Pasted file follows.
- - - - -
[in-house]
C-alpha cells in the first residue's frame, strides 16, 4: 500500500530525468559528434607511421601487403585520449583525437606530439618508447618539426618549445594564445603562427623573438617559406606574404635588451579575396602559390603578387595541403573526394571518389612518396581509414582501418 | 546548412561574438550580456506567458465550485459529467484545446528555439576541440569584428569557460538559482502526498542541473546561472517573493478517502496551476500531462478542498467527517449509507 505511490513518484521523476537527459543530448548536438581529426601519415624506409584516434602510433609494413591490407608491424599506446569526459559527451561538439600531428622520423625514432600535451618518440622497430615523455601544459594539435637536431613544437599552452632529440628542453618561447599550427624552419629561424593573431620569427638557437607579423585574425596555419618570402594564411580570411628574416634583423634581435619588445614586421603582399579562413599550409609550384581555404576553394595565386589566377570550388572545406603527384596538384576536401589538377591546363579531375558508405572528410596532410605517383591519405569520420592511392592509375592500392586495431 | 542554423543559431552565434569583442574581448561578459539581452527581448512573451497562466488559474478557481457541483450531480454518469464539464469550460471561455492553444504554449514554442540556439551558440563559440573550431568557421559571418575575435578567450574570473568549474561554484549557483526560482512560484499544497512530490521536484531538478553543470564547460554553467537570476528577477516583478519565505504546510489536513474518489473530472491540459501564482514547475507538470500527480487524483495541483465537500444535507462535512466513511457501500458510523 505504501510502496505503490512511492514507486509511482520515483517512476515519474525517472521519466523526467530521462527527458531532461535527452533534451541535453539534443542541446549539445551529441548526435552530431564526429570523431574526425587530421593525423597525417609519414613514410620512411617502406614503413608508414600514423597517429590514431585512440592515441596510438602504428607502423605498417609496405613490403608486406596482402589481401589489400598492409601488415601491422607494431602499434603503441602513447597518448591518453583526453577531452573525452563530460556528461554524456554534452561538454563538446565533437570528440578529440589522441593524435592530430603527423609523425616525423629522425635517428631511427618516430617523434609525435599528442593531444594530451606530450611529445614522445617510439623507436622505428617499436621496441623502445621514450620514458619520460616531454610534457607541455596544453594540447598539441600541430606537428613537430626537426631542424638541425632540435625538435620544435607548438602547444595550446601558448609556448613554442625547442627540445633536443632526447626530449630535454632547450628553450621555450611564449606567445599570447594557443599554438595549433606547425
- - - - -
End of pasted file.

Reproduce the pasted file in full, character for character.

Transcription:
[in-house]
C-alpha cells in the first residue's frame, strides 16, 4: 500500500530525468559528434607511421601487403585520449583525437606530439618508447618539426618549445594564445603562427623573438617559406606574404635588451579575396602559390603578387595541403573526394571518389612518396581509414582501418 | 546548412561574438550580456506567458465550485459529467484545446528555439576541440569584428569557460538559482502526498542541473546561472517573493478517502496551476500531462478542498467527517449509507 505511490513518484521523476537527459543530448548536438581529426601519415624506409584516434602510433609494413591490407608491424599506446569526459559527451561538439600531428622520423625514432600535451618518440622497430615523455601544459594539435637536431613544437599552452632529440628542453618561447599550427624552419629561424593573431620569427638557437607579423585574425596555419618570402594564411580570411628574416634583423634581435619588445614586421603582399579562413599550409609550384581555404576553394595565386589566377570550388572545406603527384596538384576536401589538377591546363579531375558508405572528410596532410605517383591519405569520420592511392592509375592500392586495431 | 542554423543559431552565434569583442574581448561578459539581452527581448512573451497562466488559474478557481457541483450531480454518469464539464469550460471561455492553444504554449514554442540556439551558440563559440573550431568557421559571418575575435578567450574570473568549474561554484549557483526560482512560484499544497512530490521536484531538478553543470564547460554553467537570476528577477516583478519565505504546510489536513474518489473530472491540459501564482514547475507538470500527480487524483495541483465537500444535507462535512466513511457501500458510523 505504501510502496505503490512511492514507486509511482520515483517512476515519474525517472521519466523526467530521462527527458531532461535527452533534451541535453539534443542541446549539445551529441548526435552530431564526429570523431574526425587530421593525423597525417609519414613514410620512411617502406614503413608508414600514423597517429590514431585512440592515441596510438602504428607502423605498417609496405613490403608486406596482402589481401589489400598492409601488415601491422607494431602499434603503441602513447597518448591518453583526453577531452573525452563530460556528461554524456554534452561538454563538446565533437570528440578529440589522441593524435592530430603527423609523425616525423629522425635517428631511427618516430617523434609525435599528442593531444594530451606530450611529445614522445617510439623507436622505428617499436621496441623502445621514450620514458619520460616531454610534457607541455596544453594540447598539441600541430606537428613537430626537426631542424638541425632540435625538435620544435607548438602547444595550446601558448609556448613554442625547442627540445633536443632526447626530449630535454632547450628553450621555450611564449606567445599570447594557443599554438595549433606547425